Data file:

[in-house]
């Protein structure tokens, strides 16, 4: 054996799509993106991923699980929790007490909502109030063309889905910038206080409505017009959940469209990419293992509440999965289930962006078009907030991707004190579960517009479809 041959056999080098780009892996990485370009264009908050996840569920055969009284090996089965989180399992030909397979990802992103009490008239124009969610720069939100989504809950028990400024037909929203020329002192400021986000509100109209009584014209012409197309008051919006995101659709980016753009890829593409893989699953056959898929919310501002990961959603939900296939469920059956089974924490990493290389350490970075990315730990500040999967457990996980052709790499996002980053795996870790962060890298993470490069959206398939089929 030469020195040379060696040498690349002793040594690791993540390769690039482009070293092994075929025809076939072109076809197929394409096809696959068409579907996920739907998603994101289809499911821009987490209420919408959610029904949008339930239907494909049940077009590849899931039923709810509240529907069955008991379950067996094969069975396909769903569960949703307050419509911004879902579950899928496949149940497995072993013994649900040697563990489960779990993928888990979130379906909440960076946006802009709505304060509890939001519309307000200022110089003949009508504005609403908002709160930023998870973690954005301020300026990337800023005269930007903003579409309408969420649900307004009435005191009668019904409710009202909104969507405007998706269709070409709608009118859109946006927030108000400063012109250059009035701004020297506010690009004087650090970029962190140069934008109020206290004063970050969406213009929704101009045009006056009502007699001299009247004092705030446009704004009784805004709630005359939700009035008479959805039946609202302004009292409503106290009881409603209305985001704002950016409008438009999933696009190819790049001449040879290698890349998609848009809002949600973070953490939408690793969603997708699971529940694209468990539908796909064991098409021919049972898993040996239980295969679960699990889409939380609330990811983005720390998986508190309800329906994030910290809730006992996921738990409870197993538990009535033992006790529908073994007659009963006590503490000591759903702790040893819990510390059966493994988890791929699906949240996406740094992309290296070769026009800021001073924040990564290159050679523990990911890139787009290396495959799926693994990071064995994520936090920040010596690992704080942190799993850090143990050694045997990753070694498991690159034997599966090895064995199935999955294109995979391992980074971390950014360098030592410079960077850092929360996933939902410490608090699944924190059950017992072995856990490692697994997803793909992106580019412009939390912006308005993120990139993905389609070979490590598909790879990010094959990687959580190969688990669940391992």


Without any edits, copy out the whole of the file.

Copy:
[in-house]
């Protein structure tokens, strides 16, 4: 054996799509993106991923699980929790007490909502109030063309889905910038206080409505017009959940469209990419293992509440999965289930962006078009907030991707004190579960517009479809 041959056999080098780009892996990485370009264009908050996840569920055969009284090996089965989180399992030909397979990802992103009490008239124009969610720069939100989504809950028990400024037909929203020329002192400021986000509100109209009584014209012409197309008051919006995101659709980016753009890829593409893989699953056959898929919310501002990961959603939900296939469920059956089974924490990493290389350490970075990315730990500040999967457990996980052709790499996002980053795996870790962060890298993470490069959206398939089929 030469020195040379060696040498690349002793040594690791993540390769690039482009070293092994075929025809076939072109076809197929394409096809696959068409579907996920739907998603994101289809499911821009987490209420919408959610029904949008339930239907494909049940077009590849899931039923709810509240529907069955008991379950067996094969069975396909769903569960949703307050419509911004879902579950899928496949149940497995072993013994649900040697563990489960779990993928888990979130379906909440960076946006802009709505304060509890939001519309307000200022110089003949009508504005609403908002709160930023998870973690954005301020300026990337800023005269930007903003579409309408969420649900307004009435005191009668019904409710009202909104969507405007998706269709070409709608009118859109946006927030108000400063012109250059009035701004020297506010690009004087650090970029962190140069934008109020206290004063970050969406213009929704101009045009006056009502007699001299009247004092705030446009704004009784805004709630005359939700009035008479959805039946609202302004009292409503106290009881409603209305985001704002950016409008438009999933696009190819790049001449040879290698890349998609848009809002949600973070953490939408690793969603997708699971529940694209468990539908796909064991098409021919049972898993040996239980295969679960699990889409939380609330990811983005720390998986508190309800329906994030910290809730006992996921738990409870197993538990009535033992006790529908073994007659009963006590503490000591759903702790040893819990510390059966493994988890791929699906949240996406740094992309290296070769026009800021001073924040990564290159050679523990990911890139787009290396495959799926693994990071064995994520936090920040010596690992704080942190799993850090143990050694045997990753070694498991690159034997599966090895064995199935999955294109995979391992980074971390950014360098030592410079960077850092929360996933939902410490608090699944924190059950017992072995856990490692697994997803793909992106580019412009939390912006308005993120990139993905389609070979490590598909790879990010094959990687959580190969688990669940391992």